The Edmond Sun

Business

July 1, 2013

Supreme Court settles 2 employment cases

EDMOND — Two employment law cases settled by the United States Supreme Court will clarify the law in employment discrimination, said Andy Lester, an Edmond attorney.

This week the Supreme Court issued a joint 5-4 decision in the case, University of Tex. Southwestern Medical Center v. Nassar, as well as Vance v. Ball State University. Lester said that Vance v. Ball State University defines a supervisor.

“The supervisor has to be a supervisor where the supervisor’s acts are the acts of the employer,” said Lester, who practices complex appellate litigation in areas of business law, state and government law.

“You don’t have to go to anything else to prove it was the employer doing the bad act, because it’s the supervisor, ” Lester said.

The supervisor has to have the power to take tangible employment action against the victim, Lester said. Title 7 claims of the Civil Rights Act are defined as not lodged against the harasser, but are lodged against the employer, Lester said.

“Where the harasser is not a supervisor, it’s a little more difficult to prove that the employer engaged in discrimination,” Lester said.

 The statute speaks to the employer, that he or she may not discriminate on the basis of race, color, sex or national origin, Lester said. Harassment constitutes discrimination when the harassment is sufficiently severe or pervasive in altering the terms of employment, Lester said.

“When somebody takes a job, they usually don’t take a job to be harassed on the basis of their sex,” Lester said.

In the matter of an harassment lawsuit based on actions of employees, there must be something where the employer knew about it or should have known about it without taking action or adopted bad actions, Lester said. This can happen if an employee files a report with a supervisor which is then ignored, he said.

“Then it is an employer action and not simply a coworker’s,” Lester explained.

In the case of the University of Tex. Southwestern Medical Center v. Naiel Nassar, court records note “a physician of Middle Eastern descent who was both a university faculty member and a hospital staff physician, claimed that Dr. Levine, one of his supervisors at the university, was biased against him on account of his religion and ethnic heritage.”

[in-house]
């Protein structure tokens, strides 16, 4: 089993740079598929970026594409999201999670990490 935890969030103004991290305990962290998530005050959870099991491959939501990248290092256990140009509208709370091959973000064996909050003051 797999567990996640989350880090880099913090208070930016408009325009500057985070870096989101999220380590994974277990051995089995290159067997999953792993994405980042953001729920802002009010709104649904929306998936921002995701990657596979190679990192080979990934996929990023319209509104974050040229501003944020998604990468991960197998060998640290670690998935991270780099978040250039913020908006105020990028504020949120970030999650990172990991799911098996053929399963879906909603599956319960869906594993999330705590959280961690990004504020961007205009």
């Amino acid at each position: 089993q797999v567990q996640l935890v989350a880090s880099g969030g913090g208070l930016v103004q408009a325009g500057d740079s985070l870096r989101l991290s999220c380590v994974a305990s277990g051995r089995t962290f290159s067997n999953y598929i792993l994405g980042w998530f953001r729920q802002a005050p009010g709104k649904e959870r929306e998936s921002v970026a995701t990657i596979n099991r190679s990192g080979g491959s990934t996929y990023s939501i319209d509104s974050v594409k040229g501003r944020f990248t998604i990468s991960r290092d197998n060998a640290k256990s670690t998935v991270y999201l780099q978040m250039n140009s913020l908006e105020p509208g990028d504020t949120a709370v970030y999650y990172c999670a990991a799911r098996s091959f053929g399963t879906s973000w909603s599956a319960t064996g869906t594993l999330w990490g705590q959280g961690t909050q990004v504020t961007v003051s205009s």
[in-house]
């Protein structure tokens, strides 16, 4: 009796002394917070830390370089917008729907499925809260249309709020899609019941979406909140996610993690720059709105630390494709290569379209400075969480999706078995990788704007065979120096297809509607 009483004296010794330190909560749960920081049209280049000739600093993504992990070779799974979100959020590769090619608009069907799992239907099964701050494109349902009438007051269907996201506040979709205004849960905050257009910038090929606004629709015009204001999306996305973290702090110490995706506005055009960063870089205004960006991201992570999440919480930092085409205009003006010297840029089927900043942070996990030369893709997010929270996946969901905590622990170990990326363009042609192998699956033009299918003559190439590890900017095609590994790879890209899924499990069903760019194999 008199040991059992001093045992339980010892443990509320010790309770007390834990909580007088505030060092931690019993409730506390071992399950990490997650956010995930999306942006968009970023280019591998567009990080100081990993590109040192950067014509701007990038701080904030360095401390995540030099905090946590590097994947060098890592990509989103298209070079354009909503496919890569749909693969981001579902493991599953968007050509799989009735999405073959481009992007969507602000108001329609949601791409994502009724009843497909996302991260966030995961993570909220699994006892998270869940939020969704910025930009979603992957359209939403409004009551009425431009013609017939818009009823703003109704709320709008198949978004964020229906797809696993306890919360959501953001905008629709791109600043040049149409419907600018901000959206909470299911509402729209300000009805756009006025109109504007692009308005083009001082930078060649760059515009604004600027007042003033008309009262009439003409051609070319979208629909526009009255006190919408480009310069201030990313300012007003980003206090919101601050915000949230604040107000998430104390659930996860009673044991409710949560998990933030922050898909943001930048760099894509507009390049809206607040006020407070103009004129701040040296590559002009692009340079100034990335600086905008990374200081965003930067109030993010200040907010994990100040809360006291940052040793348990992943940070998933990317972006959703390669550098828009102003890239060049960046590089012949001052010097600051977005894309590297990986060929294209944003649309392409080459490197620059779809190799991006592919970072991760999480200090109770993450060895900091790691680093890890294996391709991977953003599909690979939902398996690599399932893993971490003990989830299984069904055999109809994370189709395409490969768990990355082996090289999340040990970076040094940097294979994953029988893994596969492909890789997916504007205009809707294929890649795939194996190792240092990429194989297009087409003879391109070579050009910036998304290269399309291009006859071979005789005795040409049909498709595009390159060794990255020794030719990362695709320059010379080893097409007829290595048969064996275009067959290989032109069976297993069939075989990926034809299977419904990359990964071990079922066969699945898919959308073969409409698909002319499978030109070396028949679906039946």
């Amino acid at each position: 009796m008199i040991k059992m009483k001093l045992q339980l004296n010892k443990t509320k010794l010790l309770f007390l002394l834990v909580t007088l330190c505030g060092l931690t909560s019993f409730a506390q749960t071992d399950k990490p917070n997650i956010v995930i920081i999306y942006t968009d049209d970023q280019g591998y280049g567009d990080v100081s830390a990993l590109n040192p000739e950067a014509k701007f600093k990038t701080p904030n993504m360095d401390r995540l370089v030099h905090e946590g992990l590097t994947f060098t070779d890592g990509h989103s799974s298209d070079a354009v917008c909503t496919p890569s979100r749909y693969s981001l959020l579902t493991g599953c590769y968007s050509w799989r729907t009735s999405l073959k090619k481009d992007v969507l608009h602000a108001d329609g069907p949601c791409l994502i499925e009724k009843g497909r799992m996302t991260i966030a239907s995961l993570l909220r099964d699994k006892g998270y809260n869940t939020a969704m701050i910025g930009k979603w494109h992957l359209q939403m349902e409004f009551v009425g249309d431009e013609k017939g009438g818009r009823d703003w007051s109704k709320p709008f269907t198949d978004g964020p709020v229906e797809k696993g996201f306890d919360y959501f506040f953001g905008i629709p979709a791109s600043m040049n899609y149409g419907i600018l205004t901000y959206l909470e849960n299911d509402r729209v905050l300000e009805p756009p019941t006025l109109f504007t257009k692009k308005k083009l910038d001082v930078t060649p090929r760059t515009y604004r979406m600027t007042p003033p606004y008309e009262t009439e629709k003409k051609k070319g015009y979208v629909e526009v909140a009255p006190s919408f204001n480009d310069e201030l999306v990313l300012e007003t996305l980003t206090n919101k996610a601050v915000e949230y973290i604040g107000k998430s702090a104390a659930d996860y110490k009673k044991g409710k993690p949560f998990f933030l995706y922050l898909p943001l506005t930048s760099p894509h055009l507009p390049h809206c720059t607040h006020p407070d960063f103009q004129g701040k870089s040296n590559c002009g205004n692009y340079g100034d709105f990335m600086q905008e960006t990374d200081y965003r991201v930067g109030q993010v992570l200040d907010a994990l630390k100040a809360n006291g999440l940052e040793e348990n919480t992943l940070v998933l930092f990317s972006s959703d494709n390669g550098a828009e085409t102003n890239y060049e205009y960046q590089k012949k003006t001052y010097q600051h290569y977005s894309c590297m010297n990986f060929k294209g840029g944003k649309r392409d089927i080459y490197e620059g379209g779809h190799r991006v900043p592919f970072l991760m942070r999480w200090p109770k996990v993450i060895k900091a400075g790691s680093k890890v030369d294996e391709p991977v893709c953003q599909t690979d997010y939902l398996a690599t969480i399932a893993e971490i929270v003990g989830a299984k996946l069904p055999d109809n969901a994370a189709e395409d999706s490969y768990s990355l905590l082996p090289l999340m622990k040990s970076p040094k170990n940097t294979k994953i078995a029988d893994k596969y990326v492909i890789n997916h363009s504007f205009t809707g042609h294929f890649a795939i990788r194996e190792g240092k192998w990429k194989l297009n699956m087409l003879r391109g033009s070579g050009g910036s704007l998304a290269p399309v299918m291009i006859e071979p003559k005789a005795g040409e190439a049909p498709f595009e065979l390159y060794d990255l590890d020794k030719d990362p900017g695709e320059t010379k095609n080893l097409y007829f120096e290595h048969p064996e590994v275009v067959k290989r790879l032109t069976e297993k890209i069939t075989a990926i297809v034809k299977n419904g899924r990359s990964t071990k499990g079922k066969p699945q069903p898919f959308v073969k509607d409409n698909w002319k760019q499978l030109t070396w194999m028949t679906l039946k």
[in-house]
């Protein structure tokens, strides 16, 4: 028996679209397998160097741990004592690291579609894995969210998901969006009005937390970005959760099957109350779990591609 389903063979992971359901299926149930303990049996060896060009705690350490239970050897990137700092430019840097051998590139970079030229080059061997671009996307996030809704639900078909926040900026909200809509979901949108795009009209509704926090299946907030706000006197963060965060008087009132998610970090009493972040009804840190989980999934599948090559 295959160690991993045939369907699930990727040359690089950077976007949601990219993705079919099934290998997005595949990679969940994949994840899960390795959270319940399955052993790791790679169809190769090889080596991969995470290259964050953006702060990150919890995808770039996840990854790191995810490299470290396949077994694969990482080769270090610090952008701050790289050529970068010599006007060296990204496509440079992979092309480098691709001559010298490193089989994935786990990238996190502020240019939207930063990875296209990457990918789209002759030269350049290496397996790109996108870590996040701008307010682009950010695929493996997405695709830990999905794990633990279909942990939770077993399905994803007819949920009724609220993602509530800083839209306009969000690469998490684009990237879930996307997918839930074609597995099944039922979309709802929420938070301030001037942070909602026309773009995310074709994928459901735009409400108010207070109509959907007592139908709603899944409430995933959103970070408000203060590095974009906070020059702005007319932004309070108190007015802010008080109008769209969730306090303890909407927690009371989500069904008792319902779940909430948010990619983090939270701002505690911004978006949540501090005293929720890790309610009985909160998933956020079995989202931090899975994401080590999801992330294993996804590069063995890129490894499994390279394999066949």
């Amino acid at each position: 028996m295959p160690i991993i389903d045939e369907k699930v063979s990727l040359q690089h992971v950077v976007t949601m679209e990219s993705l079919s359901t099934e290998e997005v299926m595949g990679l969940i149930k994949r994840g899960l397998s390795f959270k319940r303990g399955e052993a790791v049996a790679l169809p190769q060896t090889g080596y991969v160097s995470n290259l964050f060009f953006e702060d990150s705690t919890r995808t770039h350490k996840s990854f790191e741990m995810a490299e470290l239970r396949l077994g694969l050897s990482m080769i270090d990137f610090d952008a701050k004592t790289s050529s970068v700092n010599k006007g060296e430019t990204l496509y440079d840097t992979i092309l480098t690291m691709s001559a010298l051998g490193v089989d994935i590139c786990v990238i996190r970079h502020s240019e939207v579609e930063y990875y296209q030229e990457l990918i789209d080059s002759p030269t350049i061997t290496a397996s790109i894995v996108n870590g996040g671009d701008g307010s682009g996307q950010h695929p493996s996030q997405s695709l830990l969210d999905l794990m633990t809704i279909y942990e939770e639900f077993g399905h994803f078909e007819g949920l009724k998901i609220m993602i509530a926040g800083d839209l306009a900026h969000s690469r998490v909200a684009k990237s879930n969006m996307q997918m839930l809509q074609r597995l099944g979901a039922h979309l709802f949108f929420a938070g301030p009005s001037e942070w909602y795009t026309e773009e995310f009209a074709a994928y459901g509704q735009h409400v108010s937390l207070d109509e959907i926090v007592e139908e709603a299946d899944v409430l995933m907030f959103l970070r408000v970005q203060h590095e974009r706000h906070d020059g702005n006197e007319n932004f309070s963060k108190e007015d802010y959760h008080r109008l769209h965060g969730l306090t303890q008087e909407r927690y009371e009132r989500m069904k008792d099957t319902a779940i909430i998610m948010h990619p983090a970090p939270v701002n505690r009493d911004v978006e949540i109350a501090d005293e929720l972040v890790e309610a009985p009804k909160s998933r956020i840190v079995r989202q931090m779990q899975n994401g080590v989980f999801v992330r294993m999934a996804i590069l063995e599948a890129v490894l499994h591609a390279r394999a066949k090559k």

In delivering the majority opinion of the court, Associate Justice Anthony M. Kennedy wrote, “Title VII defines the term ‘unlawful employment practice’ as discrimination on the basis of any of seven prohibited criteria: race, color, religion, sex, national origin, opposition to employment discrimination, and submitting or supporting a complaint about employment discrimination.”

Kennedy continued, “When it added §2000e–2(m) to Title VII in 1991, Congress inserted it within the section of the statute that deals only with those same five criteria, not the section that deals with retaliation claims or one of the sections that apply to all claims of unlawful employment practices.

“And while the court has inferred a congressional intent to prohibit retaliation when confronted with broadly worded anti-discrimination statutes, Title VII’s detailed structure makes that inference inappropriate here. Based on these textual and structural indications, the Court now concludes as follows: Title VII retaliation claims must be proved according to traditional principles of but-for causation, not the lessened causation test stated in §2000e–2(m). This requires proof that the unlawful retaliation would not have occurred in the absence of the alleged wrongful action or actions of the employer.”

1
Text Only
Business
  • sales tax holiday.jpg Oklahoma sales tax takes a holiday

    Beginning at 12:01 a.m. on Friday, Aug. 1 and ending at midnight Aug. 3, Oklahomans will be able to participate in a sales tax holiday giving shoppers the opportunity to purchase certain clothing and shoes free of sales tax.
    Yes, retailers may not charge tax, including state and local sales taxes on items that are tax-exempt during the sales tax holiday weekend. The sales of clothing and shoes priced at less than $100 are exempted from sales taxes.

    July 28, 2014 1 Photo

  • Karan & Rwanda.jpg Peace through Business empowering women entrepreneurs

    Peace Through Business is part of the Institute for Economic Empowerment of Women (IEEW) based in Oklahoma City. It is a program that connects small business entrepreneurs in Afghanistan and Rwanda with business owners in Oklahoma. One such entrepreneur found out about the program from a friend, applied, and was accepted to take part in this year’s session.
    Upon earning a master’s degree in Civil Engineering from the Universite de Sciences et Technique de Lille in Belgium, Lyliose Nduhungirehe began her career working for a construction company in Brussels, but she quickly switched paths to Information Technology.

    July 28, 2014 1 Photo

  • Anderson Properties continues to grow